This is Nuala Galbari and her 6-year-old Thoroughbred gelding, Captain Jack Sparrow of Skibbereen. He is an ex-racehorse who, after a long break from the track, is working at Introductory Level dressage. She is also new to dressage and hasn’t ridden for the past 40 years leading up to having Jack Sparrow. She says that he can have some head-tossing issues and has tantrums on the longe line, but he’s settling down.
In the photo below you can see that Jack Sparrow has not yet had enough training to have developed the correct muscles to carry himself in an athletic balance. His lower back is a bit weak and drooping, he is not engaging his abdominal muscles and he is putting a lot of weight into his chest, which lowers his withers and thus flattens his neck. He looks happy and unrestricted, but I am wondering how much he respects Nuala and whether he’s listening to her enough. Her tack and equipment are appropriate, but the noseband is adjusted too low, which can result in a pinch between it and the bit when pressure is applied to the rein. It’s possible this is a reason for his head-tossing. Some horses prefer a drop noseband if they are particularly sensitive.
Assuming Jack Sparrow has gotten his tantrums out of the way with an appropriate amount of ground work, Nuala needs to start asking her horse more questions that challenge him in a way that makes him concentrate on her. Those questions can be as simple as halt–walk transitions, but they need to be prompt and crisp and with the intention of getting his attention. Prompt transitions not only work extremely well to get the horse’s attention, but they also start the subject of teaching him to find his balance. The way Jack Sparrow carries his back and abdominal muscles makes me think he doesn’t know much about his center of gravity or his torso in general. If Nuala asks him to make simple transitions more prompt, he will naturally start to learn about core strength and balance.
When I teach promptness in transitions, I ask my students to imagine what the horse would be saying in words in response to their requests. The ideal response to a request to go is “Yes ma’am!” with a happy, obedient tone. I imagine Jack might say something like: “What? Go again? OK, OK … I’ll do it.” You don’t want, “Yikes! OK!” but just a cheery “Yes ma’am.” If he doesn’t stop promptly, I imagine his head might goup more and his topline might hollow more when she asks. Most riders will do whatever they can to prevent this and keep the head down during a transition like that. But that may have to move down the priority list until the halt first happens promptly. It takes more balance and readiness for a horse to “Yes ma’am” transitions, making it a natural way to teach him to engage his core. With some further walk work, I would expect to see Jack Sparrow’s stride longer and more energetic. This will encourage him to track up as much as possible so his hind hoof steps into or in front of his front hoof print. This will create a correct working walk.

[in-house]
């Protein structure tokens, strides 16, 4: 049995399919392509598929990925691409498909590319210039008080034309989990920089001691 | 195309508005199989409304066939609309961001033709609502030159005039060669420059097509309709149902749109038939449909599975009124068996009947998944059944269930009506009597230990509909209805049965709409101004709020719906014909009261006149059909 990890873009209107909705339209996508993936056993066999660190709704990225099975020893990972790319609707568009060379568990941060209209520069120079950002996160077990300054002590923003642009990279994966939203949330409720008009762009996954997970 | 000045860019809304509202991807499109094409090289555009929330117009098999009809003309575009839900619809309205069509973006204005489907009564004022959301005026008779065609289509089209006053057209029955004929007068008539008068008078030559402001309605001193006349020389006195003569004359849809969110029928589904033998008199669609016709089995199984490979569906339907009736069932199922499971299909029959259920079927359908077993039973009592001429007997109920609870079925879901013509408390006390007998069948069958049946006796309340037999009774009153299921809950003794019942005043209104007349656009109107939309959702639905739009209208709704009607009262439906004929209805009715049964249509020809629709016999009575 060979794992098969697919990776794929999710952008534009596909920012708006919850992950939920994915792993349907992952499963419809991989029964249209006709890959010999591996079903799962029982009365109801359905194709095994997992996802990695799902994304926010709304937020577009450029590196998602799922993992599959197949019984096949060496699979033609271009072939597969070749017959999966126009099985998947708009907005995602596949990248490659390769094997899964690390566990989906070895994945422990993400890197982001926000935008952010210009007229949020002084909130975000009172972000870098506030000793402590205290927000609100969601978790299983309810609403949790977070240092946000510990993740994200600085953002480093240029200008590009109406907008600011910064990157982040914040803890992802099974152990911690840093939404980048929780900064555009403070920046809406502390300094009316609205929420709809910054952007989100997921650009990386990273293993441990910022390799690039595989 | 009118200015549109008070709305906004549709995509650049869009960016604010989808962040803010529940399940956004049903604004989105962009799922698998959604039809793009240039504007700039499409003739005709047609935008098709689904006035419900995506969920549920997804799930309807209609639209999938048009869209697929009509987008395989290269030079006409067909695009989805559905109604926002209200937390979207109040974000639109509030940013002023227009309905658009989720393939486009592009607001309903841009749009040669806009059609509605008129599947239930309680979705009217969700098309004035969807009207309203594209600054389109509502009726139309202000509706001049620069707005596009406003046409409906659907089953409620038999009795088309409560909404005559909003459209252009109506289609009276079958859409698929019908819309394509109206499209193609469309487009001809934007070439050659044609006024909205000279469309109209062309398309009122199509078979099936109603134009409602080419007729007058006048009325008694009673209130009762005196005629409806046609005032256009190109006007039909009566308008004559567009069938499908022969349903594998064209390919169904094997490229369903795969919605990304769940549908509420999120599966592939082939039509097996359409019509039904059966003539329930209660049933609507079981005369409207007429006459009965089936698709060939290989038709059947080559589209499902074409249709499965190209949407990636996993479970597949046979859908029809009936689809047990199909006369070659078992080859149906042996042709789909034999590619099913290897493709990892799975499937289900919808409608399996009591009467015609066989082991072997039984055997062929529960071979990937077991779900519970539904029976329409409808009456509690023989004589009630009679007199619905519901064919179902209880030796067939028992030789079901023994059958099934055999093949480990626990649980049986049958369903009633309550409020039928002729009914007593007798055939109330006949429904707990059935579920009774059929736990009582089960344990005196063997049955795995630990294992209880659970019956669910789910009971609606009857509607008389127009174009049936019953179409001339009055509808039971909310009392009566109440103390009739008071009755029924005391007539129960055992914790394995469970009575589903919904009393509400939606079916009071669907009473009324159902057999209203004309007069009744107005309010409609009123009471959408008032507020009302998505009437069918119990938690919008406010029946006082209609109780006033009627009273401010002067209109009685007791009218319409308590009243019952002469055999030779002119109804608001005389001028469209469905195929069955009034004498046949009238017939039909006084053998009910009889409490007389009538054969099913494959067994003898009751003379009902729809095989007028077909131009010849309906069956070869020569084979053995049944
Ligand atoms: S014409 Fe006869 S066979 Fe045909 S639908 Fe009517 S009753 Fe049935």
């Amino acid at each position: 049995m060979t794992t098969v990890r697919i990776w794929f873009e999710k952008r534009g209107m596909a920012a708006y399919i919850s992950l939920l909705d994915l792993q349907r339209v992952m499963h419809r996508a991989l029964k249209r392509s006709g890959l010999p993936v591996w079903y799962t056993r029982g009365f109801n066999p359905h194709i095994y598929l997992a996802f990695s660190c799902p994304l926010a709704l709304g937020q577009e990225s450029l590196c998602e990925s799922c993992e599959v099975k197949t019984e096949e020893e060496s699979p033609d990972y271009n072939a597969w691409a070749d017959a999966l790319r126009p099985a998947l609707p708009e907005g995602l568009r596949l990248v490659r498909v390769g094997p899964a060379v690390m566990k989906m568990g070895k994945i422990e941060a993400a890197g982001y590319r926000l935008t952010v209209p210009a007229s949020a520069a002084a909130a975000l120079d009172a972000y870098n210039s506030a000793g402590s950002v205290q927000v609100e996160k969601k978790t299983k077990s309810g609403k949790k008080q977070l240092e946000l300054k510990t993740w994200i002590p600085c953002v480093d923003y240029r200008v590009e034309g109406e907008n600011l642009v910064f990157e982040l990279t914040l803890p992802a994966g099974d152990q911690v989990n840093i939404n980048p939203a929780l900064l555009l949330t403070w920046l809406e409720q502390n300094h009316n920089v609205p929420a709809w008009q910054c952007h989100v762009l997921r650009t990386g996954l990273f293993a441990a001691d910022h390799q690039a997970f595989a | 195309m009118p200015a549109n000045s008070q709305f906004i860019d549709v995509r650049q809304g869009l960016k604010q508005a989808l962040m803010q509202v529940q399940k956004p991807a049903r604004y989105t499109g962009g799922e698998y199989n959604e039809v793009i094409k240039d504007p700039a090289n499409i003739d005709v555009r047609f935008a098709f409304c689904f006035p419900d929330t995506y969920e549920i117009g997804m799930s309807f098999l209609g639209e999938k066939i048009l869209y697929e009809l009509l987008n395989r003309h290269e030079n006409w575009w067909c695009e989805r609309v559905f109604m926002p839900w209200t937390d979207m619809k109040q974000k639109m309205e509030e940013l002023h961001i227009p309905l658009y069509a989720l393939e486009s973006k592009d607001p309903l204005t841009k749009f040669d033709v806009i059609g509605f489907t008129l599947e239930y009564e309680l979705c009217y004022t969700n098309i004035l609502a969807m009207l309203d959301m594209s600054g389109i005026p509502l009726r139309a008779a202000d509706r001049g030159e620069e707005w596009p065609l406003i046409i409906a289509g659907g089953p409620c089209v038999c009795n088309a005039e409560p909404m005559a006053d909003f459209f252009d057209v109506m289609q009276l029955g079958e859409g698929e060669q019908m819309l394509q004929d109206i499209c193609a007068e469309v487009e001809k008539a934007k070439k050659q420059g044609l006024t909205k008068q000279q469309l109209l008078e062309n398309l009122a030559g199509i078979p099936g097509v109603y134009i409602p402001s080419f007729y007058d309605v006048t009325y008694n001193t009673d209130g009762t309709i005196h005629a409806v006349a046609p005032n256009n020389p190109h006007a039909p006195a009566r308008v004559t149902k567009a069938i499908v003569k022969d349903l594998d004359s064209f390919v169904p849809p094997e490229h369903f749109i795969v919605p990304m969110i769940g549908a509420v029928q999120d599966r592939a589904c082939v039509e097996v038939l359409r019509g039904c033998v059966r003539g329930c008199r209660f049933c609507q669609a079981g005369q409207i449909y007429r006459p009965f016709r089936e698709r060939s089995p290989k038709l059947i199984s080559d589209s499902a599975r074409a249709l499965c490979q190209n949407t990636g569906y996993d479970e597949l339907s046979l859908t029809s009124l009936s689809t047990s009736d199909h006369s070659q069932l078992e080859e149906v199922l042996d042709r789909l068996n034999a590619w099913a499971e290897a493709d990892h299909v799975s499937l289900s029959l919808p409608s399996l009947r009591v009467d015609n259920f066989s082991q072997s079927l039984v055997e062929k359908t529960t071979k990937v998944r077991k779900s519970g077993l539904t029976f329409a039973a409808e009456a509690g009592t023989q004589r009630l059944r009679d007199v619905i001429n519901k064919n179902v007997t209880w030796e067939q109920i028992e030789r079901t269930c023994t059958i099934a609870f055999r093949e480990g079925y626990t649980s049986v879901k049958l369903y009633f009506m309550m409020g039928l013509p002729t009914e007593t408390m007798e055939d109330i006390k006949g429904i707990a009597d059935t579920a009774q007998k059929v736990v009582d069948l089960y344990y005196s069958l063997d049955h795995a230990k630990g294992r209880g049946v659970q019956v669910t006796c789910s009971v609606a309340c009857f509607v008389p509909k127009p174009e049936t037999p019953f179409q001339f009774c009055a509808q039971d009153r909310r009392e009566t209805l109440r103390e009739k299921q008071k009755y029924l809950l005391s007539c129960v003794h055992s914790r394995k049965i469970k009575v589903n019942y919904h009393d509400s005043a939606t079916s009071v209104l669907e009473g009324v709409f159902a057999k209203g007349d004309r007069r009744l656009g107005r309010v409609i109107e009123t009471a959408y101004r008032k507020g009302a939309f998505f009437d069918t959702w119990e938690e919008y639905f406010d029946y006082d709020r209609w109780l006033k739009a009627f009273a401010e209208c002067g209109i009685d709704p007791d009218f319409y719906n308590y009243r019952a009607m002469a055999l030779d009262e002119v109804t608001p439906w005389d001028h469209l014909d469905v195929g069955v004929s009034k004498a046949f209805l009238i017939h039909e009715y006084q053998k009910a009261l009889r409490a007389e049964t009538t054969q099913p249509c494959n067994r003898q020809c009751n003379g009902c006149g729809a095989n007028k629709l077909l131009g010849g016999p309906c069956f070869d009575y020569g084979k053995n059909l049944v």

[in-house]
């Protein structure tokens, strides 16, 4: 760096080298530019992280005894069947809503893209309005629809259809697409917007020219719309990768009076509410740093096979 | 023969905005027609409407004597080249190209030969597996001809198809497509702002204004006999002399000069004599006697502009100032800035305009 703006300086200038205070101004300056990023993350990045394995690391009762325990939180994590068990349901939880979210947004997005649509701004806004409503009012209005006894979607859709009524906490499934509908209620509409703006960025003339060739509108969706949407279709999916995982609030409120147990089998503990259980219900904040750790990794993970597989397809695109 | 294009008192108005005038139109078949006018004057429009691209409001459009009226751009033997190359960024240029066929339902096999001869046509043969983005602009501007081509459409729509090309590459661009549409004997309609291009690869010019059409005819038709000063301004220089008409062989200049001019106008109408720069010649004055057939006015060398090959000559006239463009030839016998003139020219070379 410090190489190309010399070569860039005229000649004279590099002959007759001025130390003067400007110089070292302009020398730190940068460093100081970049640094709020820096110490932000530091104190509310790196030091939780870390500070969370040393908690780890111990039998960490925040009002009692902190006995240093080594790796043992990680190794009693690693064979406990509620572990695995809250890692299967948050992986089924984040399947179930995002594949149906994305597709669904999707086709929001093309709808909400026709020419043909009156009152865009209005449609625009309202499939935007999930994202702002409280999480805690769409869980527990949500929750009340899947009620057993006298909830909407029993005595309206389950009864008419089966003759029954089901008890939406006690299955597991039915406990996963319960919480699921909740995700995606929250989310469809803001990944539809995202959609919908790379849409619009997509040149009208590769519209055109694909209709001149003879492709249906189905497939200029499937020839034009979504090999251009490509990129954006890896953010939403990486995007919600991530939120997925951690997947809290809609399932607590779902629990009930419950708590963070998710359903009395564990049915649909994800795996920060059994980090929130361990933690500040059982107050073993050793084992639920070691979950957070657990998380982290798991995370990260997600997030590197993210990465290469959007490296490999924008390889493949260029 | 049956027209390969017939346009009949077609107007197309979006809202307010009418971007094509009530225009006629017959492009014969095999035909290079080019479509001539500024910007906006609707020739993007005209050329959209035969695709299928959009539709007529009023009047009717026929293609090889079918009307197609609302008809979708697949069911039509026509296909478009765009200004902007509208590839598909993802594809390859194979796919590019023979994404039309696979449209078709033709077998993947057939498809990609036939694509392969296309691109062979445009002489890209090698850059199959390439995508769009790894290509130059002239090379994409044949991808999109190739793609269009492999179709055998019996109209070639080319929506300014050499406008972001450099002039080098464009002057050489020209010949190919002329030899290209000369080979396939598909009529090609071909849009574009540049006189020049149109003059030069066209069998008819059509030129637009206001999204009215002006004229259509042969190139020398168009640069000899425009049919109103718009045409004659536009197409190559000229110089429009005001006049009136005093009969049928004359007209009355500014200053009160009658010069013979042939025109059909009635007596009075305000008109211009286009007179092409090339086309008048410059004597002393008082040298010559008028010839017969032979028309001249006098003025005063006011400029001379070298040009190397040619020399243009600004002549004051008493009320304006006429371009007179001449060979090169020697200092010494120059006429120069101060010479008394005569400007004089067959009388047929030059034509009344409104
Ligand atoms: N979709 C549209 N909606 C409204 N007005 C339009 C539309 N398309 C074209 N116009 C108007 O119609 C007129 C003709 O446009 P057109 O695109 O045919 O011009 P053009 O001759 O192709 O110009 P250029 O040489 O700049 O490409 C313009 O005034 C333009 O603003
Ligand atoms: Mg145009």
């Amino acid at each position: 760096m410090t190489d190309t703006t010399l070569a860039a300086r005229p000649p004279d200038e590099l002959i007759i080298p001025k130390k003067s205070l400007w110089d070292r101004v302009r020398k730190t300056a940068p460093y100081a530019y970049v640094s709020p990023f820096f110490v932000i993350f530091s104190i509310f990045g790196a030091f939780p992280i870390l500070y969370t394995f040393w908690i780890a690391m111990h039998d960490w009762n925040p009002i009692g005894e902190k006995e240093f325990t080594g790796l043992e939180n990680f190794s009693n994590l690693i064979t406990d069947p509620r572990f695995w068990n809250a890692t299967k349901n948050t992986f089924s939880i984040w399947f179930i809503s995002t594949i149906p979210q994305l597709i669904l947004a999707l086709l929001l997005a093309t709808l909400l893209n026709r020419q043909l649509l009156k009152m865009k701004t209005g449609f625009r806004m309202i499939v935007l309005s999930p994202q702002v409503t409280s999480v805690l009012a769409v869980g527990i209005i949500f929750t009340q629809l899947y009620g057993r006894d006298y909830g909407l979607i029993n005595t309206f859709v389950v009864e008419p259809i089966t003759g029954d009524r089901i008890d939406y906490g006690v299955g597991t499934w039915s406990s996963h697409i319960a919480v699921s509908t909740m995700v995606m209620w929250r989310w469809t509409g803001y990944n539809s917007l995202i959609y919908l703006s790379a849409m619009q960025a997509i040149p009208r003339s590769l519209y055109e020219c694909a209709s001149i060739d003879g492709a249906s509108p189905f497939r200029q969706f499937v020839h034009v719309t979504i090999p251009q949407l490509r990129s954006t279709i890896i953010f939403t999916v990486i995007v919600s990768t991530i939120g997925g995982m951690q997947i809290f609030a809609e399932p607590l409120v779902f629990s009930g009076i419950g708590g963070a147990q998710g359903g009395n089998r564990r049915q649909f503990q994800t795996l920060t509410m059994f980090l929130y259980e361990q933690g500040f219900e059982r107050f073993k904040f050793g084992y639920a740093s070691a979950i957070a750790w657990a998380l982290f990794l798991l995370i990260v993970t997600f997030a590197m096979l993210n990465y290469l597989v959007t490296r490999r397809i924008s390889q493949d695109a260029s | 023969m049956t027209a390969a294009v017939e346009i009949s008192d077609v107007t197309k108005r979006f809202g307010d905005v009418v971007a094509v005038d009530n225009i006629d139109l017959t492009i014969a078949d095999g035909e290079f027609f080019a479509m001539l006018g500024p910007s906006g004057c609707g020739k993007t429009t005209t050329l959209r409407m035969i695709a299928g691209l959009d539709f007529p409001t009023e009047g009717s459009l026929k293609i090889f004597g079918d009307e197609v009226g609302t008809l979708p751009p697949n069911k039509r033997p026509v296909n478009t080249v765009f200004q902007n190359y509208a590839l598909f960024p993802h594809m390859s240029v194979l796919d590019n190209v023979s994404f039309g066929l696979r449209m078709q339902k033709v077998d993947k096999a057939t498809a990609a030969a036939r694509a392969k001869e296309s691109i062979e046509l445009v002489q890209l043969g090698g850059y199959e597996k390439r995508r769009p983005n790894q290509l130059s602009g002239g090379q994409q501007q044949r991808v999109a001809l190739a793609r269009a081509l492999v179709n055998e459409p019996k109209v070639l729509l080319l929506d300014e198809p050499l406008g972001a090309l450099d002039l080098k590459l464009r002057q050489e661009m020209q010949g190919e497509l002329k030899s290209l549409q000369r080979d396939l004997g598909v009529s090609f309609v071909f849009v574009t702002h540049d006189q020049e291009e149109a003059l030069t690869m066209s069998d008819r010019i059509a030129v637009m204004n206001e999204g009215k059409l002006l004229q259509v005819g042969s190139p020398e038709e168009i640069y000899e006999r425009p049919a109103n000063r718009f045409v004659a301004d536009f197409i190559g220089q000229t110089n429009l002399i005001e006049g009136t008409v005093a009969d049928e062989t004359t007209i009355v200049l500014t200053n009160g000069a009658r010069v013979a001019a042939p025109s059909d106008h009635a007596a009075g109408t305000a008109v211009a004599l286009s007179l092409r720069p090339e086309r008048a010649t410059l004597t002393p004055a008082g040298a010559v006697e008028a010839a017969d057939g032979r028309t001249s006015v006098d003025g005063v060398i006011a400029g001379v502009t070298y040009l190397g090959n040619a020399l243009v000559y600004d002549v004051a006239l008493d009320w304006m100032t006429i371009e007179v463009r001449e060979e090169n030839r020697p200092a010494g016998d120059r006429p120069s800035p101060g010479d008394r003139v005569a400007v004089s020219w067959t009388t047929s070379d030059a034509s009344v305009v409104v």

Nuala has a fairly good position on her horse, but I would tweak a few things. Her thigh is slightly too horizontal, although that may be the all-purpose saddle she’s sitting in. I like that her knee is well bent, but her toe is pointing a bit outward. She needs to keep an equal amount of weight across her foot instead of what I think is more pressure on her big toe than pinky toe. That adjustment would need to come from more inward rotation of her thigh.
Her elbow could be more confirmed by her side and less compensating to her horse’s wish to not really accept the bit. Nuala has quite a project here but I think she is up to the challenge.
Heather Blitz is a Grand Prix competitor and trainer. She is the United States alternate for the 2012 Olympic Games with her gelding, Paragon. Just last year the pair won team gold and individual silver medals at the Pan American Games in Guadalajara, Mexico.
No stranger to the international arena, Blitz joined the U.S. Equestrian Federation Long List while working as head trainer at Oak Hill Ranch in Louisiana, where she rode its DanishWarmblood stallion Rambo DVE 373. In 2006, she piloted the stallion’s daughter, Arabella, to the reserve spot on the World Equestrian Games team.
During her seven years at Oak Hill Ranch, Blitz rode a broodmare she loved so much that she decided to breed her, producing a horse by Blue Hors Don Schufro out of Pari Lord by Loran. The result was her Pan American partner, Paragon. After their success in 2011, the pair moved up to the Grand Prix during the winter season in Florida. They qualified for the World Dressage Masters 5* during Paragon’s CDI debut at that level, earning impressive scores.
Blitz holds a B.S. in equine science from Colorado State University. She credits her biomechanics coach, Mary Wanless, as the biggest influence on her development as a rider and instructor. They have been working together since 1993. Blitz is based in Wellington, Florida (heatherblitz.info).
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